Chief Deputy Director, California Department of Water Resources
Cindy Messer considers one of her greatest professional accomplishments also the toughest experience in her 23-year career.
Messer was sworn in as chief deputy director of the California Department of Water Resources the day after the Oroville Dam crisis began in February 2017, when damage to both the main and emergency spillways forced the evacuation of more than 180,000 residents. But within months, her boss retired, and she became acting interim director for the recovery phase. Today, Messer says she feels proud of her efforts to lead the department through this unsettled period and to engage residents warranted in their anger.
“I was the person to go out and be the face at the public meetings,” Messer says. “It was very important for me — I get choked up talking about it — to make sure that the public knew that the department (was) very empathetic to the fact that it was a very scary time; it disrupted people’s lives, it was a lot of uncertainty. We wanted to make a commitment that we were going to fix this, and we were going to do that in a short amount of time to make sure that next winter, folks were going to be safe.”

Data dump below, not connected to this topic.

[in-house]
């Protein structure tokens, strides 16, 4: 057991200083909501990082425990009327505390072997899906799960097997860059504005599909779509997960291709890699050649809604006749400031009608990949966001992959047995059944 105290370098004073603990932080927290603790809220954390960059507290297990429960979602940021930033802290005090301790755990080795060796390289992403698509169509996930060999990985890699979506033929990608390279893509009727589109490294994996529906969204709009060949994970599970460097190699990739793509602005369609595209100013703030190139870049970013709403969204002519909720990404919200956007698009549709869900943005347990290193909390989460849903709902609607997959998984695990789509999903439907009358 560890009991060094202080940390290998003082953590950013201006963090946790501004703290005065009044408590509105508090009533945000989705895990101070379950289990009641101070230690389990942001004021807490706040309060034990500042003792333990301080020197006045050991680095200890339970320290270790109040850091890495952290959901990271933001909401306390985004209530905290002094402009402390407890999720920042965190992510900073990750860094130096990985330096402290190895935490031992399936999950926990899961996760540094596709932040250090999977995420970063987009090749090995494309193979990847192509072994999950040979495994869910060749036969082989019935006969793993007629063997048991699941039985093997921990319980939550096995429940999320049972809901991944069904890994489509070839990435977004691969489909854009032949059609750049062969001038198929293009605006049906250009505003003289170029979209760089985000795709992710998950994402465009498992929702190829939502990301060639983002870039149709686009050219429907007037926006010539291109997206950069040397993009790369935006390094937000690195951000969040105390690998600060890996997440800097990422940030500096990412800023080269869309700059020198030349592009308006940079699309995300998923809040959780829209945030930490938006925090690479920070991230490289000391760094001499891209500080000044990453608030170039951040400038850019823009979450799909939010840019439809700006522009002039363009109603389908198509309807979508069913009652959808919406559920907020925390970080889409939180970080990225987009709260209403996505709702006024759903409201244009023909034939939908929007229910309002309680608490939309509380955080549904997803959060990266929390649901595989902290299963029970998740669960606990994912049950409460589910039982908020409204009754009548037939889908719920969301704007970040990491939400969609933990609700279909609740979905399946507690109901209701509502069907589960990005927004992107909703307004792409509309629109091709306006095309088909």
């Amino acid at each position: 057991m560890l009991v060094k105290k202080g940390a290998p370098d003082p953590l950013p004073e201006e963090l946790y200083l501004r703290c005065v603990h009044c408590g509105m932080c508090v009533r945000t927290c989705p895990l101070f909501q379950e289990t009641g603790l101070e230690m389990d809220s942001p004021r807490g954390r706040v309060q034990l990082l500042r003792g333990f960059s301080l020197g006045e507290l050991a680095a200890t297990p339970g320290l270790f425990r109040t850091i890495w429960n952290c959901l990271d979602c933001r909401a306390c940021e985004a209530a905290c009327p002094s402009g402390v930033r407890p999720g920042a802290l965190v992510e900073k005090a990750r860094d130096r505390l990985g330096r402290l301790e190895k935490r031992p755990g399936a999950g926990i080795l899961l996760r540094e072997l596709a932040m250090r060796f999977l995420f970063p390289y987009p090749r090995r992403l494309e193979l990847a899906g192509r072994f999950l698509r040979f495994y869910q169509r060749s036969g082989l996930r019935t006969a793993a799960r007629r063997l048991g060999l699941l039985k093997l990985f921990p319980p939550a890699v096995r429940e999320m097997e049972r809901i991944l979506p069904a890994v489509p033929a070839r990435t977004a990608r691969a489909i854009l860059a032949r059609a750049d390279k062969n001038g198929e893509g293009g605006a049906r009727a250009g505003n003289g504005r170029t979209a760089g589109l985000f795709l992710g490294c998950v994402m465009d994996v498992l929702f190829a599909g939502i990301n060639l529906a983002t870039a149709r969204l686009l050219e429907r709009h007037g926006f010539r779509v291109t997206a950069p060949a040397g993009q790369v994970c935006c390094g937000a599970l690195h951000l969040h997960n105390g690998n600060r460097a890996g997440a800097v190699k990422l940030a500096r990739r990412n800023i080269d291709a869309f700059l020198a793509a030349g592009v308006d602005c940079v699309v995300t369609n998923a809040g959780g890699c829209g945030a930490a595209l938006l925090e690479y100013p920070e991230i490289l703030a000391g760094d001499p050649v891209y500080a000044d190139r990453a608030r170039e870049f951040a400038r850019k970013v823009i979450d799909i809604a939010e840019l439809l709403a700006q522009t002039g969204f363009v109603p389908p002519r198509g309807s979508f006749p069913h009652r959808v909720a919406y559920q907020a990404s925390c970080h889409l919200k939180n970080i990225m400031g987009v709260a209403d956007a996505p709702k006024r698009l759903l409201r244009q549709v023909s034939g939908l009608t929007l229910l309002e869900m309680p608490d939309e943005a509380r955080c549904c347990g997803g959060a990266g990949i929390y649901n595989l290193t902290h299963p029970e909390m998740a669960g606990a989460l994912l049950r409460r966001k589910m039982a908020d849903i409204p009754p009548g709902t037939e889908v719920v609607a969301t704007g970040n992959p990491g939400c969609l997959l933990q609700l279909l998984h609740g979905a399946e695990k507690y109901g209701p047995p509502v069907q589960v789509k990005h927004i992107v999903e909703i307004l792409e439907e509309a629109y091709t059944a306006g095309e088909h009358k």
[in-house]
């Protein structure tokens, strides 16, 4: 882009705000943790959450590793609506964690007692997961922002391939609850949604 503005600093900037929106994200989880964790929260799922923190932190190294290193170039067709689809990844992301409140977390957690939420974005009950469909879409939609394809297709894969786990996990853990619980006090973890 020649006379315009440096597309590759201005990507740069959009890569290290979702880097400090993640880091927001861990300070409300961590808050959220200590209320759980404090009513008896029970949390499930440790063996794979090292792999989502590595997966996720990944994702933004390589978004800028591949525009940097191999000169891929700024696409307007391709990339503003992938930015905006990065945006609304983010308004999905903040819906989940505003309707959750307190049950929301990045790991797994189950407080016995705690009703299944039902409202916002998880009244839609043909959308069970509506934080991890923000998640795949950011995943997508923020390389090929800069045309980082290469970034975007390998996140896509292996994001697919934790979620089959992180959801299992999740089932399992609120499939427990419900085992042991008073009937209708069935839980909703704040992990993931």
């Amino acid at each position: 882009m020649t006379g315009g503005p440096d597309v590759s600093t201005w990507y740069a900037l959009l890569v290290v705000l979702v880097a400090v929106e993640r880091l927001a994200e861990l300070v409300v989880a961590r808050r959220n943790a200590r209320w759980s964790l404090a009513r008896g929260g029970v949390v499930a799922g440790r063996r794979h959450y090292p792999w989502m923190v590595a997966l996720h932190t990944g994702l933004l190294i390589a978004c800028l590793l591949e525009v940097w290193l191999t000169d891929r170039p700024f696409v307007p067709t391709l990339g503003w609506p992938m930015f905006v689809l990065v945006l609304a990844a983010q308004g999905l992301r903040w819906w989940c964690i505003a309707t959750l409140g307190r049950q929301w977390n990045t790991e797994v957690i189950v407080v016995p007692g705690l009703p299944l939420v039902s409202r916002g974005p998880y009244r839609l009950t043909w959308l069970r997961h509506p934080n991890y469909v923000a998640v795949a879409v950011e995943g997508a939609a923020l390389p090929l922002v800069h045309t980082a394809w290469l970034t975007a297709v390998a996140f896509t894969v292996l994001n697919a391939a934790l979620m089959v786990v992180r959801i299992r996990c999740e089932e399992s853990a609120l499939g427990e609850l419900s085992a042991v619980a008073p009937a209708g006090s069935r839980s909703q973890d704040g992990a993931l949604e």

Raised in Pittsburg and Antioch, Messer’s interest in water developed during her childhood, with many weekends spent fishing with her dad in the San Joaquin River and going to Brannan Island State Recreation Area in the Sacramento-San Joaquin Delta. She earned her bachelor’s degree in environmental policy analysis and planning from UC Davis and her master’s degree in conservation biology from Sacramento State.
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In 1997, Messer joined DWR as a scientific aide and soon progressed to environmental scientist. In 2005, she took on a supervisory role. “I love science, and I really admire the folks who do it, but it wasn’t necessarily my plan for the long run,” she says. “I’m a people person, so I thought, well, I’m going to try my hand at this.” In 2010, she became assistant executive officer for the new Sacramento-San Joaquin Delta Conservancy, charged with implementing ecosystem restoration projects. In 2012, she became deputy director of the Delta Stewardship Council, tasked with coordinating the preparation and implementation of the Delta Plan, a long-term comprehensive plan for the region. In 2016, Messer returned to DWR as assistant chief deputy director.
Messer attributes her success to her grandmother, who emigrated from France to the United States in her 20s without knowing how to speak English. “She just set this really great example for me about work ethic and how to treat people, and how family is important,” Messer says. “A lot of my coworkers here, I call it my DWR family. It’s very important for me to have that element, and everywhere I have worked has had that. I try to generate it, but I’m also looking for it.”
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